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Dexter v. Bauman

United States District Court, E.D. Michigan, Southern Division

April 16, 2015

DEONTE DESHAWN DEXTER, Petitioner,
v.
CATHERINE BAUMAN, Respondent.

OPINION AND ORDER DENYING THE PETITION FOR A WRIT OF HABEAS CORPUS, DENYING A CERTIFICATE OF APPEALABILITY & DENYING LEAVE TO PROCEED IN FORMA PAUPERIS ON APPEAL

LINDA V. PARKER, District Judge.

I. INTRODUCTION

Michigan prisoner Deonte Deshawn Dexter ("Petitioner") has filed a pro se petition for a writ of habeas corpus pursuant to 28 U.S.C. § 2254 challenging his state court convictions and sentences. Petitioner pleaded guilty to third-degree fleeing and eluding a police officer, Mich. Comp. Laws § 750.602a(3)(a), resisting and obstructing a police officer, Mich. Comp. Laws § 750.81d(1), felon in possession of a firearm, second offense, Mich. Comp. Laws § 750.224f, and possession of a firearm during the commission of a felony, second offense, Mich. Comp. Laws § 750.227b, in the Saginaw County Circuit Court. He was sentenced, as a third habitual offender, Mich. Comp. Laws § 769.11, to concurrent terms of 6 months to 10 years imprisonment on the fleeing and eluding and felon in possession convictions, a concurrent term of 6 months to 4 years imprisonment on the resisting and obstructing conviction, and a consecutive term of 5 years imprisonment on the felony firearm conviction in 2011.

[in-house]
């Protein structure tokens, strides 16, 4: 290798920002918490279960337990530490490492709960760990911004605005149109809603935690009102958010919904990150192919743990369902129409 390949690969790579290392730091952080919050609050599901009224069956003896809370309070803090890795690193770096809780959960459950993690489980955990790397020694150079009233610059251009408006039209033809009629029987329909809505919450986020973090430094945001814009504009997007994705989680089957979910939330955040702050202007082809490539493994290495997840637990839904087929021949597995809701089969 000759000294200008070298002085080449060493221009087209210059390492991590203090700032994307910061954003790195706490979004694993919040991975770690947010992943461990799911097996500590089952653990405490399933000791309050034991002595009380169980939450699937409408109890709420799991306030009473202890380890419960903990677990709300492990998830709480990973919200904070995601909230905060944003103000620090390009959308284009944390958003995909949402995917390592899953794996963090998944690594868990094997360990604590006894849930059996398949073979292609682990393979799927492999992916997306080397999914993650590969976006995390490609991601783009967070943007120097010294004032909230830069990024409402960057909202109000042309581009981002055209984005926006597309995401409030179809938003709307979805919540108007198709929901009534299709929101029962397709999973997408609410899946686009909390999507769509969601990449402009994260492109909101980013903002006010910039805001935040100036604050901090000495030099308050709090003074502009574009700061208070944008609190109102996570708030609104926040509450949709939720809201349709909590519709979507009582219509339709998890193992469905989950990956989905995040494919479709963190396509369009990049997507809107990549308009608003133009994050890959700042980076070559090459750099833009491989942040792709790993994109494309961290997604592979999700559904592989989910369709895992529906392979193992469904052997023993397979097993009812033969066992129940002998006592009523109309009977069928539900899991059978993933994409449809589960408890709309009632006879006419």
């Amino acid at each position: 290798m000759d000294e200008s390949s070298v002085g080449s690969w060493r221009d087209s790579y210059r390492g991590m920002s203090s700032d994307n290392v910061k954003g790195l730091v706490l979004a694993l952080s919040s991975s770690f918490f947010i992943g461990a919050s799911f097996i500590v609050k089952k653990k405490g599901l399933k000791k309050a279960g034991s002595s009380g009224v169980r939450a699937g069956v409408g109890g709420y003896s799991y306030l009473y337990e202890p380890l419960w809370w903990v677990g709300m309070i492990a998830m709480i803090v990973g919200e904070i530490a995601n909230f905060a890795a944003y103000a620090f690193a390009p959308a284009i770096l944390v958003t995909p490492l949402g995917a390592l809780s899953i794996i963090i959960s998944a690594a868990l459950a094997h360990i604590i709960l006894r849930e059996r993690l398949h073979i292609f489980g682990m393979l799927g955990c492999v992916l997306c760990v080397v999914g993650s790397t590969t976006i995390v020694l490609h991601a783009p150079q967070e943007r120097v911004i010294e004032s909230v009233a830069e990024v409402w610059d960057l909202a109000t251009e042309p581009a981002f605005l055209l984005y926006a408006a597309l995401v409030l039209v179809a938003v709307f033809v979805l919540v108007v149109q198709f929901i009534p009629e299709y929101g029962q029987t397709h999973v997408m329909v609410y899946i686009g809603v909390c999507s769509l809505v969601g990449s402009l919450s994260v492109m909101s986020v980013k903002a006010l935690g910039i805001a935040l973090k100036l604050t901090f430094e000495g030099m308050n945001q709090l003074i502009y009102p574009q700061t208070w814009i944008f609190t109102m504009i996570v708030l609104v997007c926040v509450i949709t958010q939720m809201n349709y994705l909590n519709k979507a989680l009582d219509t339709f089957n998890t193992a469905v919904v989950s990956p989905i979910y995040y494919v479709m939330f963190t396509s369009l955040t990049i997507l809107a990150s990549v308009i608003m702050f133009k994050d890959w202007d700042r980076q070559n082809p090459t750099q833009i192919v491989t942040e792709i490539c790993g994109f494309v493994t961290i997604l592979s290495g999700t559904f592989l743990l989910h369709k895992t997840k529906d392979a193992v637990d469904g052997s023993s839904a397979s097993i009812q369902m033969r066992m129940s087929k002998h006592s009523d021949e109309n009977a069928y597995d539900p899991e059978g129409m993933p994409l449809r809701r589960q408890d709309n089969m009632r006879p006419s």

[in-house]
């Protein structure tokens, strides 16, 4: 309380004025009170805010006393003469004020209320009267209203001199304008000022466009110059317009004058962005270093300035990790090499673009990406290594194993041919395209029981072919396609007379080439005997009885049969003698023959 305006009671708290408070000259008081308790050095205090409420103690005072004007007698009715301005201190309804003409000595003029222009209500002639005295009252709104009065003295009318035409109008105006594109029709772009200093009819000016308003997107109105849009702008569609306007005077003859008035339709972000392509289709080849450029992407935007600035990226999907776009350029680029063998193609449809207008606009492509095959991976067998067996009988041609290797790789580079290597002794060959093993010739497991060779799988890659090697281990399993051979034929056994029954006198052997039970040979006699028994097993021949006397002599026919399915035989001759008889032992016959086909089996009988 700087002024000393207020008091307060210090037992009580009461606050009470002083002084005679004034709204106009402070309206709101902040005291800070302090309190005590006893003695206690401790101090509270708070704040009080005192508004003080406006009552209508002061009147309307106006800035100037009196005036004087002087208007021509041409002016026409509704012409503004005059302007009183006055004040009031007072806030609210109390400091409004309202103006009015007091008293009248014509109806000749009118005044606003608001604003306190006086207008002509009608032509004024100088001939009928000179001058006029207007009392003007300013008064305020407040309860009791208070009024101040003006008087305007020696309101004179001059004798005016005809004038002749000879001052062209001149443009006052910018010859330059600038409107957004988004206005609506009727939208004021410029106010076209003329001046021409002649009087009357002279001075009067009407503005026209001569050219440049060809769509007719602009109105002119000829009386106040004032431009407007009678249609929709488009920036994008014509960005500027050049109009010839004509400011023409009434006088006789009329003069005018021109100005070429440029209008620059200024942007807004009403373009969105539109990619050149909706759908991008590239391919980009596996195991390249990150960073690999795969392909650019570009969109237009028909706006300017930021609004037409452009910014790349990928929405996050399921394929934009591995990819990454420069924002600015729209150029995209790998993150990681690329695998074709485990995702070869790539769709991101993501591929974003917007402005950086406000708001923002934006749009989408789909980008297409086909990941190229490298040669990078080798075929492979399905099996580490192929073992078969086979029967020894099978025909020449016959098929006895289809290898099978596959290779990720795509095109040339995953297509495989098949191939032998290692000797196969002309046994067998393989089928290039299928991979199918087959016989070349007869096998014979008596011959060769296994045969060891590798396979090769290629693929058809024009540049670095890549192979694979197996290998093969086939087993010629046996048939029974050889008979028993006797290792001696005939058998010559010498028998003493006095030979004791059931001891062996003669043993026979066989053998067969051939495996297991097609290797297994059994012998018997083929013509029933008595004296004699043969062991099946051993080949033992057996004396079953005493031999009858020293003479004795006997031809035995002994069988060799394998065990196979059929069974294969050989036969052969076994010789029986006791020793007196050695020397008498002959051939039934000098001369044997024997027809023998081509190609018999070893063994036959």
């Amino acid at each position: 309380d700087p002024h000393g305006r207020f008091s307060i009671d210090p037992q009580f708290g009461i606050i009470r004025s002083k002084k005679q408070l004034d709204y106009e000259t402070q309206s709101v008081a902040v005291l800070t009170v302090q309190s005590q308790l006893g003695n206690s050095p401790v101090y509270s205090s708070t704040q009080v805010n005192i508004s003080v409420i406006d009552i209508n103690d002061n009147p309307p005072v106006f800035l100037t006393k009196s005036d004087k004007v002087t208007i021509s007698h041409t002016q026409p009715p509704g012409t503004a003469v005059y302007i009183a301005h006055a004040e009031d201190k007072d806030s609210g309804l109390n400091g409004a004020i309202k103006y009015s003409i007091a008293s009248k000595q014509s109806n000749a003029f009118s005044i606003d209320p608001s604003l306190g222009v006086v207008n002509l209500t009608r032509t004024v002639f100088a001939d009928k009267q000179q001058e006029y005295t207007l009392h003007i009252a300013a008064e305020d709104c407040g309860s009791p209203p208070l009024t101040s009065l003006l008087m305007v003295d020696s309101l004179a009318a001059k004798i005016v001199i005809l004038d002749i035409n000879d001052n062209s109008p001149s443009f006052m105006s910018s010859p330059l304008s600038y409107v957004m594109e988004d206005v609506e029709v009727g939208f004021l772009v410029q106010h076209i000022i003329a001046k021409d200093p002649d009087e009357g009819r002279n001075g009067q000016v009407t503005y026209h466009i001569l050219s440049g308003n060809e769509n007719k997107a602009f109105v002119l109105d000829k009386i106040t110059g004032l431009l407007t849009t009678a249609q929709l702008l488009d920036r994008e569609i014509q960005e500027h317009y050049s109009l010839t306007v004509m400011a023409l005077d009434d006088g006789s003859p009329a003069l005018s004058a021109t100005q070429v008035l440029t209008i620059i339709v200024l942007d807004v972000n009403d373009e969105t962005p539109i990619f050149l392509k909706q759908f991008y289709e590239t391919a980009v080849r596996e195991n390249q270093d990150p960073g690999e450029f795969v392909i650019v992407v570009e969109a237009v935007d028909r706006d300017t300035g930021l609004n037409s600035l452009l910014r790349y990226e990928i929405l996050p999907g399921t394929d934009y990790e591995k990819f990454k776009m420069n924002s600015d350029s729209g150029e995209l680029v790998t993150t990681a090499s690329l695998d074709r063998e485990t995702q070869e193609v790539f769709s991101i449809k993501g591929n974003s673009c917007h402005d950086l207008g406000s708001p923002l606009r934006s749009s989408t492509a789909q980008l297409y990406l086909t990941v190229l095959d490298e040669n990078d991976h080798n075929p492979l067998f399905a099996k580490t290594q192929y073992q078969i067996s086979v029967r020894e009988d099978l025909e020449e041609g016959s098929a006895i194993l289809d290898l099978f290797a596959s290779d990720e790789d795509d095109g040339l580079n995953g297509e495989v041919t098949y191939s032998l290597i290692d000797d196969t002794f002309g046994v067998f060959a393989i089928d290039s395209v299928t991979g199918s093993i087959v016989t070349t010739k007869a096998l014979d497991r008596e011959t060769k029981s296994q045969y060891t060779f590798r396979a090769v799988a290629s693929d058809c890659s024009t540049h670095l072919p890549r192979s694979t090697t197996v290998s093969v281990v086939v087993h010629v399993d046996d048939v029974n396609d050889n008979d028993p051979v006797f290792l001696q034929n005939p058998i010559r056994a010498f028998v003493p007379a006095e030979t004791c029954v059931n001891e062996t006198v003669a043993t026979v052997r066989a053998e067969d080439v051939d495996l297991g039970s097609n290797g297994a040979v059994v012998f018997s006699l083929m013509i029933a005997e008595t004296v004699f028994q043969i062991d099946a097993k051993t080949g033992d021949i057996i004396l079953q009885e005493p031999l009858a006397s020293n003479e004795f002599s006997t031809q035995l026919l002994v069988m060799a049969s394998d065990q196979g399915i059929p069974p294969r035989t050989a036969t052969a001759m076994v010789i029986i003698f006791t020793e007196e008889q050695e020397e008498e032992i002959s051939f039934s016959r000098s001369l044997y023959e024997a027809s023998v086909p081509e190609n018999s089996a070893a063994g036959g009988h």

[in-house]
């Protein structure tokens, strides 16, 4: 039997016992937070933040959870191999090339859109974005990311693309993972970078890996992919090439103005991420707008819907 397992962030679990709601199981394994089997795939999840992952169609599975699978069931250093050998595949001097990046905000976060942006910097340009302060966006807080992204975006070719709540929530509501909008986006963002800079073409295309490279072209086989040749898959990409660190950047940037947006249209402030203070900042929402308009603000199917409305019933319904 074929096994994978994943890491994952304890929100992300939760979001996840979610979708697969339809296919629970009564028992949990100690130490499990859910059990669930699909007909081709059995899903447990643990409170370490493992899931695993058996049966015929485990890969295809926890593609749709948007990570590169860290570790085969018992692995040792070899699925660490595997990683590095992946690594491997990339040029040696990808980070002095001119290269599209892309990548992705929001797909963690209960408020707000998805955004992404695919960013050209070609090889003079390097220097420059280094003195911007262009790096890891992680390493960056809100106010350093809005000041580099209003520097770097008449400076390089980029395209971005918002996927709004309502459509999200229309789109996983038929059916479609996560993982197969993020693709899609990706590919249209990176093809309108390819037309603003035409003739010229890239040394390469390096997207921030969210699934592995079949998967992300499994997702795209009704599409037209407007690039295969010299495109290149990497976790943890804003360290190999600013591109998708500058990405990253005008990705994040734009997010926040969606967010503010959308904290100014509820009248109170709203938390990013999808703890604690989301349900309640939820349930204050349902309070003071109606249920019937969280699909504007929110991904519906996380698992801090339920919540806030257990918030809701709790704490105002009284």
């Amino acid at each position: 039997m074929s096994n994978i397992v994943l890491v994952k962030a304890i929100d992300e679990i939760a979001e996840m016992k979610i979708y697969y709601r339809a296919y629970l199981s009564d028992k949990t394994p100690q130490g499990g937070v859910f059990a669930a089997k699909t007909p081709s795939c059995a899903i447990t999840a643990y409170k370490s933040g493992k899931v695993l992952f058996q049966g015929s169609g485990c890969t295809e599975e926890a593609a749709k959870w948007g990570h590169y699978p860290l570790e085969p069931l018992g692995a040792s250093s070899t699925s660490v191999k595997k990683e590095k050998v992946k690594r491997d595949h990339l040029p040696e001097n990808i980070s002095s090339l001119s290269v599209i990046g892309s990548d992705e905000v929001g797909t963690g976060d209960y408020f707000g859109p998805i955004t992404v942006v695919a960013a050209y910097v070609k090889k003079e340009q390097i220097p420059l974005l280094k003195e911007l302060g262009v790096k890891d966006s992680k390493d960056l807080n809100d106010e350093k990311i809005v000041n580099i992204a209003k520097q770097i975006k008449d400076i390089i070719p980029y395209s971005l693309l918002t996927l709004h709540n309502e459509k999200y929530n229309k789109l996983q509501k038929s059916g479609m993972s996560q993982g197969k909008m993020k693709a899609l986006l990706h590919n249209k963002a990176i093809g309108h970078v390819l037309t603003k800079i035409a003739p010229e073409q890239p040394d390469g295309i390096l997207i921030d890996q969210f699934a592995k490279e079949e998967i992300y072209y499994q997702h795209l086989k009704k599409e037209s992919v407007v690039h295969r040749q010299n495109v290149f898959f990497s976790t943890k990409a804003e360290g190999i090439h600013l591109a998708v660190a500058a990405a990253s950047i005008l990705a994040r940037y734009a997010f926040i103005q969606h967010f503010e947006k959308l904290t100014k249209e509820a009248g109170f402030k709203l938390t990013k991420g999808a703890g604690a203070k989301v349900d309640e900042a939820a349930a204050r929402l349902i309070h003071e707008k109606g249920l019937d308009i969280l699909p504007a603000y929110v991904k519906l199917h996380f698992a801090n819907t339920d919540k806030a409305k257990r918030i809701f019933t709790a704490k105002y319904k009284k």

In his pleadings, Petitioner raises claims concerning the habitual offender notice, the pre-sentence investigation report, his eligibility to serve some of his sentence in the county jail, and the effectiveness of defense counsel relative to those issues. Respondent has filed an answer to the petition contending that the claims lack merit. For the reasons that follow, the Court denies the petition. The Court also denies a certificate of appealability and denies leave to proceed in forma pauperis on appeal.

II. FACTS AND PROCEDURAL HISTORY

Petitioner's convictions arise from his flight from a police officer who was trying to pull him over in Saginaw, Michigan on December 23, 2010. Petitioner led police on a chase during which he threw a gun out of his car. After he stopped his car, Petitioner also ran from the police on foot. At the time of the incident, Petitioner was a felon and not eligible to possess a firearm.